*Just to clarify: I was disappointed that we didn’t have a clear diagnosis for Raeca, NOT that I wanted her to have celiac. 

    Linking up with Gluten Free Tuesday.

  • FOOD

    Gluten Free White Tortillas

    When we come across a gluten-free bread-ish recipe (like these tortillas) I just get so giddy and want to tell everyone about it, oh wait, I have! 🙂 We had yet to find a good gluten-free tortilla that we could buy so finding a recipe we could make AND really enjoy is pretty exciting.

    What I love so much about this recipe is that it uses basic gluten free flours that we use on a daily basis (white rice flour, brown rice flour and tapioca starch), so I don’t need to hunting in the grocery store for weird flours (like my one cookbook that calls for a lot of pea fiber 80 – what is that?!).

    For a gluten free recipe the dough is fairly easy to work with, I definitely struggle a bit with rolling them out properly, I think a tortilla press will be going on my Christmas list this year, but thankfully the overall shape doesn’t matter too much and they still taste delicious.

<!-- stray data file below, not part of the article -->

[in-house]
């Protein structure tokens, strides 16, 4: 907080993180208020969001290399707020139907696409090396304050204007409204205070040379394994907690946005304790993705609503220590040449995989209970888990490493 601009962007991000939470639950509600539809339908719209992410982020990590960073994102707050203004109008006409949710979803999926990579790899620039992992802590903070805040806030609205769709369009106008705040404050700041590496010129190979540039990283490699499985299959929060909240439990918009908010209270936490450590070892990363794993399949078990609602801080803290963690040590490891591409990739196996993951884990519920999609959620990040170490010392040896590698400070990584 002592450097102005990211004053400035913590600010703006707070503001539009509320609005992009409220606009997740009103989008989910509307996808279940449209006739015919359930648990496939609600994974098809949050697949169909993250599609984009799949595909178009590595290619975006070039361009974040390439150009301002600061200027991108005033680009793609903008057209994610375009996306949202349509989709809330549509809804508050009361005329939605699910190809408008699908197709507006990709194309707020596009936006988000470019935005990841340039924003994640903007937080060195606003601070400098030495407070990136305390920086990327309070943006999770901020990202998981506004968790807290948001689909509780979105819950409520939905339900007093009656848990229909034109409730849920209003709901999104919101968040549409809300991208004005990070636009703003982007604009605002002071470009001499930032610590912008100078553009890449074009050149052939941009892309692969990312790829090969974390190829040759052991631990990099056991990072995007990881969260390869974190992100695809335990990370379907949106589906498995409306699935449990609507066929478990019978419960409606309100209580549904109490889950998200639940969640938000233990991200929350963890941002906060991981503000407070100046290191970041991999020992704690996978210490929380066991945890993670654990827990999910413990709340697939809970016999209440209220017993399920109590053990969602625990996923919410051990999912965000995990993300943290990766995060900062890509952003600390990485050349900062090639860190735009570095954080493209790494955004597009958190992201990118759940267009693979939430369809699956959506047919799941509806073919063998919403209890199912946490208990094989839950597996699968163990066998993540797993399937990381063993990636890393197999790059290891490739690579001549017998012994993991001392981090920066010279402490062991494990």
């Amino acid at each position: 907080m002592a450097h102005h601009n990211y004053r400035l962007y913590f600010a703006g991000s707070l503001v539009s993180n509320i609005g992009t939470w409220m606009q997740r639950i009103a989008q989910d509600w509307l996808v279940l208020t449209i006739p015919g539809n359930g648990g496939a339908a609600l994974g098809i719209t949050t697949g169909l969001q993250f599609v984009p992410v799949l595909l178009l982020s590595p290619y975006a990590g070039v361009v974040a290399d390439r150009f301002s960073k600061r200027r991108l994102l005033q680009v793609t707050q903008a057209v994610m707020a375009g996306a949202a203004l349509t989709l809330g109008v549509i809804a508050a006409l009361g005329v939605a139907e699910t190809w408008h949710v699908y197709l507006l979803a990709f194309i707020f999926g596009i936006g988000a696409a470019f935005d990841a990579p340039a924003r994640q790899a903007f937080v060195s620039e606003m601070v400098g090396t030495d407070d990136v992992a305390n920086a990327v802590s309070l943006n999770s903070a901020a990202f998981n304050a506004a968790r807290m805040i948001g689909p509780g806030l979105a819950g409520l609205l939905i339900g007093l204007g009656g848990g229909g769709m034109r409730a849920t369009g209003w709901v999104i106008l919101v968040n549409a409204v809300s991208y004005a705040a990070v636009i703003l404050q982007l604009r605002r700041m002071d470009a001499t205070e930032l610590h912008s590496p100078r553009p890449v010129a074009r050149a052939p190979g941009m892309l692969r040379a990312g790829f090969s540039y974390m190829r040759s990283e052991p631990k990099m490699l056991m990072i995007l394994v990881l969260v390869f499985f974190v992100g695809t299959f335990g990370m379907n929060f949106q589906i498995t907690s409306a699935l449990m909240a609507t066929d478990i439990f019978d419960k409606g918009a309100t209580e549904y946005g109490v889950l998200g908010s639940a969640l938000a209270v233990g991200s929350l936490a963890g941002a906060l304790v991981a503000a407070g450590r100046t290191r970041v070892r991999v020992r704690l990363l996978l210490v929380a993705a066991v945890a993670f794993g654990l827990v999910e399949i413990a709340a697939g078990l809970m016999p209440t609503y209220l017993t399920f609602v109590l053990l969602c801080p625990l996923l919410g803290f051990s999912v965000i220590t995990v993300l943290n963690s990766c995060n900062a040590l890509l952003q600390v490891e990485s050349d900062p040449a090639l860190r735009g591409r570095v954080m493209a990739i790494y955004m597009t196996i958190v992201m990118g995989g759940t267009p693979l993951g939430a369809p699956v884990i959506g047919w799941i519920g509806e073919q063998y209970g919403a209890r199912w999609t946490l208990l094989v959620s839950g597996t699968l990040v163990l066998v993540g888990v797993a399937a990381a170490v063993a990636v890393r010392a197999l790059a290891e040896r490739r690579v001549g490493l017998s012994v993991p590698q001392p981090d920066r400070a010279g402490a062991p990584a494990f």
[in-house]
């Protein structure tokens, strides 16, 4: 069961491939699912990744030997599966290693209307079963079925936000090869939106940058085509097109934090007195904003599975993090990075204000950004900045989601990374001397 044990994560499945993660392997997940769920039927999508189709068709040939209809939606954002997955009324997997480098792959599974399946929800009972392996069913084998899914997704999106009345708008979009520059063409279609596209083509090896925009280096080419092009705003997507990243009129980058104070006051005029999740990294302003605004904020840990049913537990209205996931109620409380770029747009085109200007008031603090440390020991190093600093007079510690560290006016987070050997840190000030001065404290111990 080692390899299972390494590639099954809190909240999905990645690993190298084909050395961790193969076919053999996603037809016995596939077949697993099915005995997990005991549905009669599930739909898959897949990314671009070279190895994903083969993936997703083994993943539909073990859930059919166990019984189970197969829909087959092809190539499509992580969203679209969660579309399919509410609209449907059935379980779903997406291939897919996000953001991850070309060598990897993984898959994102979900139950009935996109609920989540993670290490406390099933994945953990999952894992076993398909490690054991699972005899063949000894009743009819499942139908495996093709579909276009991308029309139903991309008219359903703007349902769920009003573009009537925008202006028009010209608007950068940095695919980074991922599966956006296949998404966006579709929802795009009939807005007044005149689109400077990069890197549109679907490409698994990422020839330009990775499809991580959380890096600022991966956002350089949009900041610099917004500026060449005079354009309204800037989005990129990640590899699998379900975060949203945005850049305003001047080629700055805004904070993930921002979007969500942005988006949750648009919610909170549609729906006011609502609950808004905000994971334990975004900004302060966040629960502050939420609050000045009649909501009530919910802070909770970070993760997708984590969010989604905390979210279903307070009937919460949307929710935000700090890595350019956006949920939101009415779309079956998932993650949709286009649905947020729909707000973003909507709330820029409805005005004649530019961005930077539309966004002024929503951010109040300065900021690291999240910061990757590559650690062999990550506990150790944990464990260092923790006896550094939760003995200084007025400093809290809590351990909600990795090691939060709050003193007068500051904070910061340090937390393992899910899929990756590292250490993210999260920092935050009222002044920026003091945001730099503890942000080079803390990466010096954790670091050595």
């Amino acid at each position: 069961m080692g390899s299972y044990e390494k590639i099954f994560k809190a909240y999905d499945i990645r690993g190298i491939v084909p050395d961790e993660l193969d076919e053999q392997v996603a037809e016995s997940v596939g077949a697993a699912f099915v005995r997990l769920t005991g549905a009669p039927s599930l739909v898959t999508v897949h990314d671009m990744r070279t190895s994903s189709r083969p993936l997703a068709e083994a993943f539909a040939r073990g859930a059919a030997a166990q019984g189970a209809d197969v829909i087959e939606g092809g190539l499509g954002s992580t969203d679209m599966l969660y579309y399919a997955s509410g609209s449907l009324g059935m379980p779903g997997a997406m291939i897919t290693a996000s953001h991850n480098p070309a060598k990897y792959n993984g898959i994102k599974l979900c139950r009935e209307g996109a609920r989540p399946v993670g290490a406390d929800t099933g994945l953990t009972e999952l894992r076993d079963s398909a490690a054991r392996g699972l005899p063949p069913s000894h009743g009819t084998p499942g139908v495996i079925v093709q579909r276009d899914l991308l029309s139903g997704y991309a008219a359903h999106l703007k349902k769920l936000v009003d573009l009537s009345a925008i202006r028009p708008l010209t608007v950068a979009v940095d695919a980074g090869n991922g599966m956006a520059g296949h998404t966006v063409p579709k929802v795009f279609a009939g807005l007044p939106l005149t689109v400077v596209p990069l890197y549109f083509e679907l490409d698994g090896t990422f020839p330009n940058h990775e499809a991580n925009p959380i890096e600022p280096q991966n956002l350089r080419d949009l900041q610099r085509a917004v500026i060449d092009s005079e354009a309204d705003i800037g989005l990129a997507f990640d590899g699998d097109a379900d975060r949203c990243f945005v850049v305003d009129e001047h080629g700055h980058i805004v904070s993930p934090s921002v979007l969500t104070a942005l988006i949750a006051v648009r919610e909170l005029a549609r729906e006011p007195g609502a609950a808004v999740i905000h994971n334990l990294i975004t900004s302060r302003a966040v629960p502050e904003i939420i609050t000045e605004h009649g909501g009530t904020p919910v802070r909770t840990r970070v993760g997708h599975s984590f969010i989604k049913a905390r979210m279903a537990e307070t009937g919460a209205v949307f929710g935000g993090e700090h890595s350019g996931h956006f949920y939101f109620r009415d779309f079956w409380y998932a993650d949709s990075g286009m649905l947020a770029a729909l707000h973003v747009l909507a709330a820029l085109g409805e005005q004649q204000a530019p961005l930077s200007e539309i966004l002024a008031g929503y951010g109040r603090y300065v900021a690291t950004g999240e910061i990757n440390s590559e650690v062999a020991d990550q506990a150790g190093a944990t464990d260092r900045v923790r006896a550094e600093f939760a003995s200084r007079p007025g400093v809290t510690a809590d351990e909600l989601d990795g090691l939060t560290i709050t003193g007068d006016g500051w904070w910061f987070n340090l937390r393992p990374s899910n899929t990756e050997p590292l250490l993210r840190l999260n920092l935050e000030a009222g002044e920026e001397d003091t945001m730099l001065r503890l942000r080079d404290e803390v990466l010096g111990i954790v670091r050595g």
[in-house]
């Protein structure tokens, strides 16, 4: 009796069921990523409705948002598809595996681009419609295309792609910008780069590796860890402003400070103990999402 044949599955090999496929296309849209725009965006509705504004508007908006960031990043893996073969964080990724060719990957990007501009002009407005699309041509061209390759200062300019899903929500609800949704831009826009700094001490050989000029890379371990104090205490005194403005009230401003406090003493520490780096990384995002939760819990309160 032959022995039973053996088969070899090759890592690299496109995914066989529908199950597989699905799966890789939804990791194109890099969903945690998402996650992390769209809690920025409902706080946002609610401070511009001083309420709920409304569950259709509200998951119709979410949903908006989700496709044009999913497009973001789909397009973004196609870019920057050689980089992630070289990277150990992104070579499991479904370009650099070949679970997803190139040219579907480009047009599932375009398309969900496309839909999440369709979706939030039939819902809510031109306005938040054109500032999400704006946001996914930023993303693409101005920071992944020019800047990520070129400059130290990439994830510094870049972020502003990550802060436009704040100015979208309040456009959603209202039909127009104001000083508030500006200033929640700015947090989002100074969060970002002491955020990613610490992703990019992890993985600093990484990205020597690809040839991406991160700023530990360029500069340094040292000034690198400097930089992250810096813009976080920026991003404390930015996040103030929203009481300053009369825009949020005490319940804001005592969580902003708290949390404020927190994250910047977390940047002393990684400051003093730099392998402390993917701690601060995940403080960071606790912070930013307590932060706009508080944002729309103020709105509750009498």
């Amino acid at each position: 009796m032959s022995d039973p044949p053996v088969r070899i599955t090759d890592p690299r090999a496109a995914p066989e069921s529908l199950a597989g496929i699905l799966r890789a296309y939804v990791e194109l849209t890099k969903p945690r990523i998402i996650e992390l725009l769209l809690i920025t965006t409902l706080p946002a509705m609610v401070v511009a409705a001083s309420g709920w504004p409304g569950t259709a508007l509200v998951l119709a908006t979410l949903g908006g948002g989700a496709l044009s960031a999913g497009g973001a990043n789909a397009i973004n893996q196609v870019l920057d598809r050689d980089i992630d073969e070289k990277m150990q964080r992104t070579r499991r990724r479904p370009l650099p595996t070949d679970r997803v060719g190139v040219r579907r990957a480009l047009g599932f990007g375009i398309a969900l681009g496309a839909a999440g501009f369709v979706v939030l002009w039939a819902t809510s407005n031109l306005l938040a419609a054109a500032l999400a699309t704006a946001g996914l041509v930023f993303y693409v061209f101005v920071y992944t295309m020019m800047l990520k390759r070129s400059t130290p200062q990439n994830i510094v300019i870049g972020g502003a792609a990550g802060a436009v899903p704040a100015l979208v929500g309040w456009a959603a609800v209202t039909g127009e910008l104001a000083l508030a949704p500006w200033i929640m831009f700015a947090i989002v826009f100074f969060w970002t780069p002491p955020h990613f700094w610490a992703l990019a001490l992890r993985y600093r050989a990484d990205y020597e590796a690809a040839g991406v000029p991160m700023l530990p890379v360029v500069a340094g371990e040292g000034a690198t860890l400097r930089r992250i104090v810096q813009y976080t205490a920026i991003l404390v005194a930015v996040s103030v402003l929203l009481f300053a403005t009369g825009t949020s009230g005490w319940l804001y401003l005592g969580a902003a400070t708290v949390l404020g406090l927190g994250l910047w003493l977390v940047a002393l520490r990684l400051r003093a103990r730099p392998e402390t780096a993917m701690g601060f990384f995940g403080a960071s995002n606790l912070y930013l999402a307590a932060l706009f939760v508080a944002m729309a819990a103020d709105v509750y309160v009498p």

We like to use these tortillas with tacos (make with our homemade taco seasoning), chicken fajitas and if you are three years old and like Raeca, completely plain.

    Gluten Free Flour Tortillas

    • 1 cup tapioca starch
    • 1/2 cup white rice flour
    • 1/2 cup brown rice flour
    • 3/4 cup water
    • 2 tbsp shortening
    • 1 tbsp white sugar
    • 2 tsp xanthan gum
    • 1/2 tsp baking powder
    • 1/2 tsp salt
    1. Mix together the flours, white sugar, baking powder, salt and xanthan gum.

      Mix in the shortening with your fingers until well combined.

      Add the water and mix well.

      If the mixture is too dry, add a little more water.

      Heat an ungreased skillet on medium-high heat.

      Roll out tortillas and cook each one on the hot pan until it begins to bubble. Then flip and cook until the bottom has some brown spots.

      They are the best if you stack them on top of each other as they come out (this softens them up a bit). You can also throw a s lightly damp towel over the top one.

    I kind of want to eat these every day now.
    How do you like to eat tortillas?

    one of the more misshapen tortillas . . . who am I kidding, they are all pretty misshapen
    definitely adding a tortilla press to the Christmas list